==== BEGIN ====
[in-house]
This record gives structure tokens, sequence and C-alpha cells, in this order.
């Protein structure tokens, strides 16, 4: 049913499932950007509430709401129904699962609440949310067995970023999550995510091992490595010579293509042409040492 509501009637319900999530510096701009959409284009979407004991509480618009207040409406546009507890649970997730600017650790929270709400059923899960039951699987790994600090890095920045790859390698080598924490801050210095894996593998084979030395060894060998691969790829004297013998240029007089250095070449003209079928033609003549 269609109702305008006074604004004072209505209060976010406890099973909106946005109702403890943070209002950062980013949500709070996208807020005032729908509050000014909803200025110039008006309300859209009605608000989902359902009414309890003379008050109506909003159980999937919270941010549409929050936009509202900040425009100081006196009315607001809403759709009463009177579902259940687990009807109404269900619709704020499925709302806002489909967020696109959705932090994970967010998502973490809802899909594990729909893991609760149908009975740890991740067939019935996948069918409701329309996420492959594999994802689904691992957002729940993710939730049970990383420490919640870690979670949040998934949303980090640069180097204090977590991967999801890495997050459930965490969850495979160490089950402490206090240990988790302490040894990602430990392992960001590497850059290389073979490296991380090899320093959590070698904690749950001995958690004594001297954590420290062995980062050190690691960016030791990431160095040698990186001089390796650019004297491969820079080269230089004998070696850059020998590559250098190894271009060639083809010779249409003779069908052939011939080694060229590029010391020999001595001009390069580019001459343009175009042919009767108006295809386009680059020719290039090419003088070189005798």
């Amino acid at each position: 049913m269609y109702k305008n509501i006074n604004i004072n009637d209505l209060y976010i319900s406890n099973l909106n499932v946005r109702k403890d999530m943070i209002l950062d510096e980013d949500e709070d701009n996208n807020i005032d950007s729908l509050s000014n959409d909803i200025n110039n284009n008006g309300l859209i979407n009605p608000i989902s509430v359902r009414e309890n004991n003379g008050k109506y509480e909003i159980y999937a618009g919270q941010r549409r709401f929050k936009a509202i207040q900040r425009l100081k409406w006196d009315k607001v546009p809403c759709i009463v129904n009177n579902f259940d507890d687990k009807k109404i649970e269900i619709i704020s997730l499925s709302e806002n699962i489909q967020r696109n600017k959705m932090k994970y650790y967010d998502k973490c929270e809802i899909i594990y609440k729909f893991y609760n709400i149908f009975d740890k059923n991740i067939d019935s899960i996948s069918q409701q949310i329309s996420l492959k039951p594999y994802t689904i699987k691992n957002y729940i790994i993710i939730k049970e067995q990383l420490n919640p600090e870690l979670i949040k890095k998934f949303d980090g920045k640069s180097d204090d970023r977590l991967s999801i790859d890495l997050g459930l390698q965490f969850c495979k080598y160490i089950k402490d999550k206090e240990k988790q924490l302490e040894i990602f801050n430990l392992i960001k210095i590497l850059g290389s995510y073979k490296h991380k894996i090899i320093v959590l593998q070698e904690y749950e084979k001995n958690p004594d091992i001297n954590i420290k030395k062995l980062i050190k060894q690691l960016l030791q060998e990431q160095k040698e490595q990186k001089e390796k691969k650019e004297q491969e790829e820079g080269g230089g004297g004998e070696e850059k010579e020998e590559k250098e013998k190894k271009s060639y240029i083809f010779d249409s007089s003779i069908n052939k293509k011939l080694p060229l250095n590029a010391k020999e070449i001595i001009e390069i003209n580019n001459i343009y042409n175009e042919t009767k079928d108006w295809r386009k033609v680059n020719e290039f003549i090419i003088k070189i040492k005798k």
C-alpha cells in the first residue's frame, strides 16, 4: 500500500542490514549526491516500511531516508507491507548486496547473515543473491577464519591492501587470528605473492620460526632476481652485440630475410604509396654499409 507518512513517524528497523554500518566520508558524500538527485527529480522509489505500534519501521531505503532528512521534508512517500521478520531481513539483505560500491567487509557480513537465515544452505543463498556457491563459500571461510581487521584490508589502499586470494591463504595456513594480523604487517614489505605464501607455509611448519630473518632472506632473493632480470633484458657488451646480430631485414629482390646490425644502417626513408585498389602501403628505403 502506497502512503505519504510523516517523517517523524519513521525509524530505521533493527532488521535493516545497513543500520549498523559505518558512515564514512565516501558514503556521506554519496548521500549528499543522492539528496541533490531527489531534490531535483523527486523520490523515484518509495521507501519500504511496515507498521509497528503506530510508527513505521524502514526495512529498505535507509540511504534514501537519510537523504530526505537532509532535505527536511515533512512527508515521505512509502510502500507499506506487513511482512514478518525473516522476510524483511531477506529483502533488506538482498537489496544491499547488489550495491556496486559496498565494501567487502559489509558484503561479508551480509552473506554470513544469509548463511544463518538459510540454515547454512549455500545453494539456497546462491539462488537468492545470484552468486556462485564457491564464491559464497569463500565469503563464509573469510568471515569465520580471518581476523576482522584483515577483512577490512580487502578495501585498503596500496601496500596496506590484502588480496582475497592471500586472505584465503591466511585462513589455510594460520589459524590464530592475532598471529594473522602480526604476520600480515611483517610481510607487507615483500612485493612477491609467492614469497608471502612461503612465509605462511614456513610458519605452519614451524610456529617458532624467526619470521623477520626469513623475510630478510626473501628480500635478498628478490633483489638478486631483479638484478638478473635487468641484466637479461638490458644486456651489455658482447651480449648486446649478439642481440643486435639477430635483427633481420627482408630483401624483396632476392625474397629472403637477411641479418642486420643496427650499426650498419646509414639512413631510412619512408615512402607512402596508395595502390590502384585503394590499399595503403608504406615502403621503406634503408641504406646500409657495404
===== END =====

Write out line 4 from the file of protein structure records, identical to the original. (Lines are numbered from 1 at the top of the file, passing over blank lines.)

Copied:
């Amino acid at each position: 049913m269609y109702k305008n509501i006074n604004i004072n009637d209505l209060y976010i319900s406890n099973l909106n499932v946005r109702k403890d999530m943070i209002l950062d510096e980013d949500e709070d701009n996208n807020i005032d950007s729908l509050s000014n959409d909803i200025n110039n284009n008006g309300l859209i979407n009605p608000i989902s509430v359902r009414e309890n004991n003379g008050k109506y509480e909003i159980y999937a618009g919270q941010r549409r709401f929050k936009a509202i207040q900040r425009l100081k409406w006196d009315k607001v546009p809403c759709i009463v129904n009177n579902f259940d507890d687990k009807k109404i649970e269900i619709i704020s997730l499925s709302e806002n699962i489909q967020r696109n600017k959705m932090k994970y650790y967010d998502k973490c929270e809802i899909i594990y609440k729909f893991y609760n709400i149908f009975d740890k059923n991740i067939d019935s899960i996948s069918q409701q949310i329309s996420l492959k039951p594999y994802t689904i699987k691992n957002y729940i790994i993710i939730k049970e067995q990383l420490n919640p600090e870690l979670i949040k890095k998934f949303d980090g920045k640069s180097d204090d970023r977590l991967s999801i790859d890495l997050g459930l390698q965490f969850c495979k080598y160490i089950k402490d999550k206090e240990k988790q924490l302490e040894i990602f801050n430990l392992i960001k210095i590497l850059g290389s995510y073979k490296h991380k894996i090899i320093v959590l593998q070698e904690y749950e084979k001995n958690p004594d091992i001297n954590i420290k030395k062995l980062i050190k060894q690691l960016l030791q060998e990431q160095k040698e490595q990186k001089e390796k691969k650019e004297q491969e790829e820079g080269g230089g004297g004998e070696e850059k010579e020998e590559k250098e013998k190894k271009s060639y240029i083809f010779d249409s007089s003779i069908n052939k293509k011939l080694p060229l250095n590029a010391k020999e070449i001595i001009e390069i003209n580019n001459i343009y042409n175009e042919t009767k079928d108006w295809r386009k033609v680059n020719e290039f003549i090419i003088k070189i040492k005798k």